Leaving Your Shoreline Natural


In many parts of Puget Sound, the best way to manage erosion is to leave your shoreline in its natural state, especially if your property is in a low-erosion zone. All beaches have some built-in protection against erosion: the sand and gravel dissipate wave energy, and vegetation and drift logs serve as a buffer in front of bluffs.

We now know that bulkheads are unnecessary in many places–and actually worsen overall erosion. They also damage delicate habitat for salmon, seabirds, and other species. This has led many waterfront homeowners in low-erosion zones to consider removing their bulkhead–especially if it is showing signs of damage–and letting their waterfront return to its natural state.

If you can’t go completely natural, you might be fine with just some plantings, site recontouring, log berms, or other “soft” shore protection.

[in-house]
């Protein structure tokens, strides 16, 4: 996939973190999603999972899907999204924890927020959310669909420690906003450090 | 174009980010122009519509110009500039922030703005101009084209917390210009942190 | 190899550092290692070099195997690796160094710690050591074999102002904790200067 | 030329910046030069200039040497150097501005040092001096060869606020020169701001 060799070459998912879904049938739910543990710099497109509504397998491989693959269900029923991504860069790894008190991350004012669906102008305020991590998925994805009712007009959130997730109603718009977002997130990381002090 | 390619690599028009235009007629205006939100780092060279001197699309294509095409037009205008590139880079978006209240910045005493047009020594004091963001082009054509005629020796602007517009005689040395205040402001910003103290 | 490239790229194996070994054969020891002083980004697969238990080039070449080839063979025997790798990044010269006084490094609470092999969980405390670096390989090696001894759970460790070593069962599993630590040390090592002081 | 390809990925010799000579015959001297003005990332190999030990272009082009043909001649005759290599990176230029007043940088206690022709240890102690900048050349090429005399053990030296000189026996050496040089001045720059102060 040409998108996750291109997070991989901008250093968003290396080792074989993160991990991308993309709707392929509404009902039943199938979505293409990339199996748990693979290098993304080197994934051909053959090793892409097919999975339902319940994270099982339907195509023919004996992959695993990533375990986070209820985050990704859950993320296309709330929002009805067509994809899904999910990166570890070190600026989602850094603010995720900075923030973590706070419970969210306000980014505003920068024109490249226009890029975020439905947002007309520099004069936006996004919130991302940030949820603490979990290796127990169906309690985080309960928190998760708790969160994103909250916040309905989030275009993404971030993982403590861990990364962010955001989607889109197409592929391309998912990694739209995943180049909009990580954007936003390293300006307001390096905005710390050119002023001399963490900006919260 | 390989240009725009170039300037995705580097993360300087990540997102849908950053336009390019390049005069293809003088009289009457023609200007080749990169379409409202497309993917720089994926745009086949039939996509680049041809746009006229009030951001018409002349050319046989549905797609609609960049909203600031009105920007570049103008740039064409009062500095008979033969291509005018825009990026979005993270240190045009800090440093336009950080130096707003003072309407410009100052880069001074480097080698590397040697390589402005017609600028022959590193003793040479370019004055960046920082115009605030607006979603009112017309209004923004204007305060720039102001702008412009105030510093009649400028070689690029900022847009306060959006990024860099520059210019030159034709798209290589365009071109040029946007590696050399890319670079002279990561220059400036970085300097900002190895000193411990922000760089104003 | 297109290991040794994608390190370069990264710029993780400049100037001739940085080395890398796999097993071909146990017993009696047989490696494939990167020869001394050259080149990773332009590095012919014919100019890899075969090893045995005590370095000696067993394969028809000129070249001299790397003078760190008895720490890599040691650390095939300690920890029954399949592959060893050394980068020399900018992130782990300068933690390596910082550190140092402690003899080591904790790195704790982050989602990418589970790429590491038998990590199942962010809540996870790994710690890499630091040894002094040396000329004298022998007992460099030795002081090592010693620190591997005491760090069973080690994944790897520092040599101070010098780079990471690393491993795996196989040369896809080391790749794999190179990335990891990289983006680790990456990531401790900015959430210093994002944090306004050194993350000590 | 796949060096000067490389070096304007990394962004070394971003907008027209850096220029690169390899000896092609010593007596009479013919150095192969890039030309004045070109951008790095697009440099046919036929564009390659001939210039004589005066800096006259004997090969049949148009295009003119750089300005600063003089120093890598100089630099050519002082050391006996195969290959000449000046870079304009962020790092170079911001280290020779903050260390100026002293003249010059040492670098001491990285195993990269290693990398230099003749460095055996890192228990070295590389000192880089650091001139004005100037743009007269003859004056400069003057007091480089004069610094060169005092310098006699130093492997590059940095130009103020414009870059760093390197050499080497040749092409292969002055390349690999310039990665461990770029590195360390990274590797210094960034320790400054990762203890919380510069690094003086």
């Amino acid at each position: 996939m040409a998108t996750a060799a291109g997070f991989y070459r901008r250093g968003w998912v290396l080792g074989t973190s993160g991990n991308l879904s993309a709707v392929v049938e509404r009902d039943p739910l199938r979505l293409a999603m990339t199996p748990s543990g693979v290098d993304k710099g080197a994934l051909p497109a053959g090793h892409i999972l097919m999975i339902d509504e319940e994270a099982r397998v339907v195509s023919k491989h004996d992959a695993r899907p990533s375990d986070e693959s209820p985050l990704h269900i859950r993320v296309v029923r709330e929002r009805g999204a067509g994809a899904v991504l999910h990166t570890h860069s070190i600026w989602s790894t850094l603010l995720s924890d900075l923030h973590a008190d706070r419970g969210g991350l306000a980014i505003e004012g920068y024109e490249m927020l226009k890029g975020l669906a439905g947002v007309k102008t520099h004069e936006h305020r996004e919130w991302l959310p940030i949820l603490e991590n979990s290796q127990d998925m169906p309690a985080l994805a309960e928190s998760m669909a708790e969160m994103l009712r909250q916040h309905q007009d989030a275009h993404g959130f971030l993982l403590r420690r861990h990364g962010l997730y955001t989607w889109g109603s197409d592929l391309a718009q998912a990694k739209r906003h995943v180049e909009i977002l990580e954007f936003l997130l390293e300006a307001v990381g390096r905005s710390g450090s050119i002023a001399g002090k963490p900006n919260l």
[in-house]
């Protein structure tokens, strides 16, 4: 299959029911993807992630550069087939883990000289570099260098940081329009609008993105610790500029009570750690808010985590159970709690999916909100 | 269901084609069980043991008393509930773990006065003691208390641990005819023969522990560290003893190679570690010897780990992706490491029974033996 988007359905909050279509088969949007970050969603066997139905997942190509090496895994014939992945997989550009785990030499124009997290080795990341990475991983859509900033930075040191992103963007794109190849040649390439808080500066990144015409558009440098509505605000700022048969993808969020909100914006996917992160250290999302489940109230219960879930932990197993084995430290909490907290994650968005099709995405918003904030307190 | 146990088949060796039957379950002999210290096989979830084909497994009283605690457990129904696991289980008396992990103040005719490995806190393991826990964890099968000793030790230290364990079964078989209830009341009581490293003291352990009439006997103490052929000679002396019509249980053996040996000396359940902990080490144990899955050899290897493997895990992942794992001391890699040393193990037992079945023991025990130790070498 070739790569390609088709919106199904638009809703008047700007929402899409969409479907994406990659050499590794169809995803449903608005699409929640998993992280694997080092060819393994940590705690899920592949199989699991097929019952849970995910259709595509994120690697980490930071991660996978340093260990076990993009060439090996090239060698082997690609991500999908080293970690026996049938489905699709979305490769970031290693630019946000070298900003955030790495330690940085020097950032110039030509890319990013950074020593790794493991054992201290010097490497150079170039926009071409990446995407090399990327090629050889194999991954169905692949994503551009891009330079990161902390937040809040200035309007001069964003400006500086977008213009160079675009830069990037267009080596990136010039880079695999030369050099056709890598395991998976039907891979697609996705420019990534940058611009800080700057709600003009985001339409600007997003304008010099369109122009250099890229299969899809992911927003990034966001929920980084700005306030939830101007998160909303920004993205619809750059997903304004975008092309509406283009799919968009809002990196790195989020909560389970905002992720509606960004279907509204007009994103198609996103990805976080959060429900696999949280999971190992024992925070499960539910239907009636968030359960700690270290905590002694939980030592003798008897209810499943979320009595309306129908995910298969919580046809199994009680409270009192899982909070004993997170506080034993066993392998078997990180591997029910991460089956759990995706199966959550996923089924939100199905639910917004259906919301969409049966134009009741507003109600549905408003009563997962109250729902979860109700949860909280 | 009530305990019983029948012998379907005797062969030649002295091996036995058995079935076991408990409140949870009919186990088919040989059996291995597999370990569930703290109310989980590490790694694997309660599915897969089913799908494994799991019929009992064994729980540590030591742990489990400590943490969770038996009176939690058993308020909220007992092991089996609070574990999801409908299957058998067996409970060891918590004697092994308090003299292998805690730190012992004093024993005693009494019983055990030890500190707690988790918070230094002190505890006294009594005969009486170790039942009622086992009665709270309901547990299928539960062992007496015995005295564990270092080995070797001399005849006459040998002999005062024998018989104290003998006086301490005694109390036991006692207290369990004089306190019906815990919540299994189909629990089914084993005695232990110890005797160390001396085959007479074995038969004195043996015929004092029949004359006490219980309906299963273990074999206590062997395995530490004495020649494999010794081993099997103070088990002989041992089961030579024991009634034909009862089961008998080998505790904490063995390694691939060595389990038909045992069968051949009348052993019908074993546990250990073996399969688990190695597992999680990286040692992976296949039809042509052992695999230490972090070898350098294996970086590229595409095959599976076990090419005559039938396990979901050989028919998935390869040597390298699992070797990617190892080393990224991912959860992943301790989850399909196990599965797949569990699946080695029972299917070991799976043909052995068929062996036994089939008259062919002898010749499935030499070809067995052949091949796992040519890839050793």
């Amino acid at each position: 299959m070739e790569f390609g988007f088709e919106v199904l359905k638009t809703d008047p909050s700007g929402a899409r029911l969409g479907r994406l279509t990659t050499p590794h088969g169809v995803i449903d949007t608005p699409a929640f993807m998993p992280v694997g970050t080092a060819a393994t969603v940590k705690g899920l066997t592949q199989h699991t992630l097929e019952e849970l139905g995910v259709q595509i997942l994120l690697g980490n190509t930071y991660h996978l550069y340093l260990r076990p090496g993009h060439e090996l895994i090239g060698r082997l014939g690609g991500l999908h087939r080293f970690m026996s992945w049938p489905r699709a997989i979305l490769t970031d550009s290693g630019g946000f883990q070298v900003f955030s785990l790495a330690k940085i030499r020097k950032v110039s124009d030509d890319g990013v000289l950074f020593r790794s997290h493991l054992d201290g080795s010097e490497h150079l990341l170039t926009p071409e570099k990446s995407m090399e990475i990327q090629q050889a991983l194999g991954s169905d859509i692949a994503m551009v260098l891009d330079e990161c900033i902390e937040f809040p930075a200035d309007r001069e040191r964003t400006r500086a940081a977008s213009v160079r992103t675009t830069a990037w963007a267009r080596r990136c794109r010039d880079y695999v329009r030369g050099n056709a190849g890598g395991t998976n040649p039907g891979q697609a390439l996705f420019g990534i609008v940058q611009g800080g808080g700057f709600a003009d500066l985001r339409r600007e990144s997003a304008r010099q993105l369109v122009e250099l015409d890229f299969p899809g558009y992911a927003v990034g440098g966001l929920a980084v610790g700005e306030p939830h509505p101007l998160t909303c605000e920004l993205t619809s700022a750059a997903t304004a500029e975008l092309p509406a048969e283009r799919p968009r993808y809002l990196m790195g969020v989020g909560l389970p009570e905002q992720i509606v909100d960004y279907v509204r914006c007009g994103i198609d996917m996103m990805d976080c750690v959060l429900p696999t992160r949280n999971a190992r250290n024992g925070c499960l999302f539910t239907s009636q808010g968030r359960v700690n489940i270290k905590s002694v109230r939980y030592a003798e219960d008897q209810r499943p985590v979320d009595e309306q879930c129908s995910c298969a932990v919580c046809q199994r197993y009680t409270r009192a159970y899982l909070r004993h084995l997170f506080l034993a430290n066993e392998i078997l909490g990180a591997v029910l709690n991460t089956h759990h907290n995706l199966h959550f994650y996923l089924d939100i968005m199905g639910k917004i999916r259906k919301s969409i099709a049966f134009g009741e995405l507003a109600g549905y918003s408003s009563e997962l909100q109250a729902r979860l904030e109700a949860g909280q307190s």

Hugh Shipman


Key Design Focus:

  • Drainage
  • Vegetation
  • Location of home
In recent decades, each county in the Puget Sound area has developed regulations that specify minimum setbacks for homes, roads, and other development on waterfront property. This means less need for hard armor and more opportunities to keep beaches in their natural state. New development must also meet standards for erosion protection and drainage.
Sometimes the best way to manage erosion is to leave your shoreline in its natural state
Wherever you live on Puget Sound, a qualified coastal professional can help you explore the best options for your property. Factors to consider may include how far your home, driveway, and other built elements are set back from the high-tide line and whether drainage and landscaping on your property are contributing to erosion.